New Year’s Day in Great Yarmouth. The sky is a pale grey colour with washed out clouds hanging over a turbulent sea. Out at sea the sails on the wind turbines turn quickly.
Only very elderly people with grey, worn faces are out walking on this first day of the New Year. After a very stormy New Year’s Eve the wind has stopped howling and the sea is a little calmer.
Jessie hurries along Marine Parade Street looking for somewhere to have breakfast. She spots the Anchor Café which at best could be described as a large shed. Pushing the sliding door along she goes in. The windows are all steamed up and there is a grubby feel to the place, but she is hungry and thirsty and orders the full English breakfast which is cheap at £4.95. She feels reassured because there’s quite a few people in eating breakfast.
‘Can’t be too bad’ Jessie thinks and smiles to herself as she reads the menu which lists beverages. There are no speciality coffees, no lattes, flat whites or cappuccinos here. You can have an instant Nescafe for £1 or a milky one for £1.80. She orders the full English.
When the breakfast comes up, it’s fine. Two fried eggs, two sausages and two rashers of bacon all swimming in a sea of baked beans. The owner plonks a smaller plate down.
‘Toast’ he says. Jessie looks at the flaccid slices of white bread, which are barely toasted and curling at the edges, and says ‘Thank you’.
As she eats, she thinks back to last night and sighs.
She remembers that she went out to a pub on the sea front for a bit, and then back to the club at the caravan site. But this morning she woke to find a bloke in the bed and simply did not known who he was.
She had looked carefully at him and knew if she had been sober, she definitely would not have brought him back, let alone slept with him. She left him snoring his head off.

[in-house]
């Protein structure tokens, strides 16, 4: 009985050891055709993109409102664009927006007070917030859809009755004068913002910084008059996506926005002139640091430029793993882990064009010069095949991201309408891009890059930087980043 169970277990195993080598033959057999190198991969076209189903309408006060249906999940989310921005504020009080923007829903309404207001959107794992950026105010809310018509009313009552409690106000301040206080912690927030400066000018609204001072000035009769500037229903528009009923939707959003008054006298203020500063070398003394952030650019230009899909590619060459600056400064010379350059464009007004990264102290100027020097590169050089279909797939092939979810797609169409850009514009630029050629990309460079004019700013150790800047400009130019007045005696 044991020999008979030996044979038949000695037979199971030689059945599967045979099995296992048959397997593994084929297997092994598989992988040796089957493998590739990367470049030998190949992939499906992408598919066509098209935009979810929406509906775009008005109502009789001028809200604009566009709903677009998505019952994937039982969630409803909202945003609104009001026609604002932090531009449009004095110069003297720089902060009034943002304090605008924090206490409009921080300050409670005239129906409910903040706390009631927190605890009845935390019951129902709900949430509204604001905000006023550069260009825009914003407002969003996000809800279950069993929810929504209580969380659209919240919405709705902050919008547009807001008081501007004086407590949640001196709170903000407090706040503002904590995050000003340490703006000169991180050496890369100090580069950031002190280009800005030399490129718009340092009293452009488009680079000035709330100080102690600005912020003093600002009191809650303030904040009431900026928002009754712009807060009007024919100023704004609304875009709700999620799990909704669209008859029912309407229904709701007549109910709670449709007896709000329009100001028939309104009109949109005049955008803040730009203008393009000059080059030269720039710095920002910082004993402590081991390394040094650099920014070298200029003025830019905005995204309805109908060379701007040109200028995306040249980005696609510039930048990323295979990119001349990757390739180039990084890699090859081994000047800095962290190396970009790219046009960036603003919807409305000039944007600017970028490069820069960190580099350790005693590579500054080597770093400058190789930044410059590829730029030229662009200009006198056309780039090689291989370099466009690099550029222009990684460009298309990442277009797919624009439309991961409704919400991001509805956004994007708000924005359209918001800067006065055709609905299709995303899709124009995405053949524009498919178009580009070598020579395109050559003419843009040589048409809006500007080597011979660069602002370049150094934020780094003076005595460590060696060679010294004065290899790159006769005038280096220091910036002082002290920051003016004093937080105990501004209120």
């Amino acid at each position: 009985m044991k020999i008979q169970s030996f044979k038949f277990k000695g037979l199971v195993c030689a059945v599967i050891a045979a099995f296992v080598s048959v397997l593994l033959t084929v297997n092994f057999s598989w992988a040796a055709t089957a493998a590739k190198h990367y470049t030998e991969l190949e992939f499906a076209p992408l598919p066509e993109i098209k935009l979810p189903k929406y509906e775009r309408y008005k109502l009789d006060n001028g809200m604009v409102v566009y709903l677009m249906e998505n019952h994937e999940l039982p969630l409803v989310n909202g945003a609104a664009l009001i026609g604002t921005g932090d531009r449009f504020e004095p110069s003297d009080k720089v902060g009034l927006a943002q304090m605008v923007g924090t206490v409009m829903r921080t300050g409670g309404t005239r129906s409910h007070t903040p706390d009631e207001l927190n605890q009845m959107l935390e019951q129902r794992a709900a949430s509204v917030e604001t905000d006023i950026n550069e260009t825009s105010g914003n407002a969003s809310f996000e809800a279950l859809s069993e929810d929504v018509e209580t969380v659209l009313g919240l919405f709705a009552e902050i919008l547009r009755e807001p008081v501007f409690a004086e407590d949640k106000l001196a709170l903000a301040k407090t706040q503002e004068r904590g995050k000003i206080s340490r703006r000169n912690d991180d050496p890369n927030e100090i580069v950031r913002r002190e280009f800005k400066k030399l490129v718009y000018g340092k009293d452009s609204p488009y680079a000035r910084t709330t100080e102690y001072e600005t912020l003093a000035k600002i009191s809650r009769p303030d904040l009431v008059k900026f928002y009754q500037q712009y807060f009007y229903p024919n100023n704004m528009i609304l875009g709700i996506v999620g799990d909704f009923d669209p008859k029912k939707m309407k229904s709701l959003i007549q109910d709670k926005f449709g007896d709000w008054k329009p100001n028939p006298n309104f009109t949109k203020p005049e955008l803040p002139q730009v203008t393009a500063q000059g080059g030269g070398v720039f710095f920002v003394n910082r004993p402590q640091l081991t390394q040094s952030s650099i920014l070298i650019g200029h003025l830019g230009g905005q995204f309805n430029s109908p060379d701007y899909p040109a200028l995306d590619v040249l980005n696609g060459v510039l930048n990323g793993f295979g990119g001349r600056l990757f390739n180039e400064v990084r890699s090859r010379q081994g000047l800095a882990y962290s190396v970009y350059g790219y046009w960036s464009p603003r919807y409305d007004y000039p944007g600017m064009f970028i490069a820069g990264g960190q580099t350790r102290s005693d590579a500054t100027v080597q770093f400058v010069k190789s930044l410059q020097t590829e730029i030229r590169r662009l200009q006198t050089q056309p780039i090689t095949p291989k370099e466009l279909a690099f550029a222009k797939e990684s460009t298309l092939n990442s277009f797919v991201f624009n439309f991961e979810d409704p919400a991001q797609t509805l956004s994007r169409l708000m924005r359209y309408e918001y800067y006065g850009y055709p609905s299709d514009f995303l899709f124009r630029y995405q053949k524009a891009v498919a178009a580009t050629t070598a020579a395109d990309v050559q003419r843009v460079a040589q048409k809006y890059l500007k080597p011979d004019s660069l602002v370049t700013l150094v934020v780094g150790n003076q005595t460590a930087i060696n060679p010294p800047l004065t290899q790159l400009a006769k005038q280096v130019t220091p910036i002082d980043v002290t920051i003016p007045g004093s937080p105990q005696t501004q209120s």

‘Not my type’ she thought.
She finished her breakfast and wandered back along the sea front and into the recently restored Victorian Pleasure Gardens. She sat down on a bench to take stock. Three days ago she had quit her job in an advertising agency. Her life was going nowhere. She was drinking far too much and was living her life like a teenager when in fact she was 32 years old.
But what to do? How to change? She’d remembered Seashore Haven caravan site from holidays she had spent there as a 15-year-old. Looking online she had found you could still book a couple of nights in a caravan for the New Year celebrations and that the club would be having a New Year’s Eve party with entertainment. So here she was, and all she had done was repeat the same pattern as always. Drink too much, pick up a guy, sleep with him and then regret it.
Jessie was so deep in thought she didn’t notice someone standing in front of her until a voice said ‘Hi’. Looking up she reared back in shock. It was him, the guy she’d taken back to the caravan.
‘I thought you must have taken a walk. Sorry I slept in. Too much booze last night. I’ve had a shower. Hope that was OK. I was filthy. I came straight from work last night. I’m an engineer and our team was just doing some maintenance work on the wind turbines. Only came in to have a pint. Then I spotted you. Sorry, I’m rambling’.
He was rambling and Jessie just sat there as he went on:
‘I’m an engineer. Oh, I’ve already said that’ and he went a bit pink but still talked on.